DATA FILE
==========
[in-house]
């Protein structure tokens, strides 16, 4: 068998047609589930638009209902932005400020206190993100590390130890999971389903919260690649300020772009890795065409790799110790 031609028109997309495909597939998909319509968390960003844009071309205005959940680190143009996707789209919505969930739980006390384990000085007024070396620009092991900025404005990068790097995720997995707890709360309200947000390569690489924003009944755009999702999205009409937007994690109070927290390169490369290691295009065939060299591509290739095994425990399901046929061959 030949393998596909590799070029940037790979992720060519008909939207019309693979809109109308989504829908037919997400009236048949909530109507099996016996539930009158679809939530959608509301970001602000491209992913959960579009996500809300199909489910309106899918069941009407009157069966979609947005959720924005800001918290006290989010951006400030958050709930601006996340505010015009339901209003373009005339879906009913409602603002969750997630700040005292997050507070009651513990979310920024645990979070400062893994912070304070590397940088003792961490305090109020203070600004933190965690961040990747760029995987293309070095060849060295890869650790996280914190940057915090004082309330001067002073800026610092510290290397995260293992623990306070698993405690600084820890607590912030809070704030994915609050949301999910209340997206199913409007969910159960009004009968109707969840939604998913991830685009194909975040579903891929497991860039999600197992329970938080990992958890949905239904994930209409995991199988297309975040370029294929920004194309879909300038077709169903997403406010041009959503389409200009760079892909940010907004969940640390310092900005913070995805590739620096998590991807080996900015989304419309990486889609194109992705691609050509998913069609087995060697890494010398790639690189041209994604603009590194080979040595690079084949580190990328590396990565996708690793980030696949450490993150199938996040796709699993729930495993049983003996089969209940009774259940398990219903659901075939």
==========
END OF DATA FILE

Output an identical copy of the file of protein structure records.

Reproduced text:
[in-house]
């Protein structure tokens, strides 16, 4: 068998047609589930638009209902932005400020206190993100590390130890999971389903919260690649300020772009890795065409790799110790 031609028109997309495909597939998909319509968390960003844009071309205005959940680190143009996707789209919505969930739980006390384990000085007024070396620009092991900025404005990068790097995720997995707890709360309200947000390569690489924003009944755009999702999205009409937007994690109070927290390169490369290691295009065939060299591509290739095994425990399901046929061959 030949393998596909590799070029940037790979992720060519008909939207019309693979809109109308989504829908037919997400009236048949909530109507099996016996539930009158679809939530959608509301970001602000491209992913959960579009996500809300199909489910309106899918069941009407009157069966979609947005959720924005800001918290006290989010951006400030958050709930601006996340505010015009339901209003373009005339879906009913409602603002969750997630700040005292997050507070009651513990979310920024645990979070400062893994912070304070590397940088003792961490305090109020203070600004933190965690961040990747760029995987293309070095060849060295890869650790996280914190940057915090004082309330001067002073800026610092510290290397995260293992623990306070698993405690600084820890607590912030809070704030994915609050949301999910209340997206199913409007969910159960009004009968109707969840939604998913991830685009194909975040579903891929497991860039999600197992329970938080990992958890949905239904994930209409995991199988297309975040370029294929920004194309879909300038077709169903997403406010041009959503389409200009760079892909940010907004969940640390310092900005913070995805590739620096998590991807080996900015989304419309990486889609194109992705691609050509998913069609087995060697890494010398790639690189041209994604603009590194080979040595690079084949580190990328590396990565996708690793980030696949450490993150199938996040796709699993729930495993049983003996089969209940009774259940398990219903659901075939």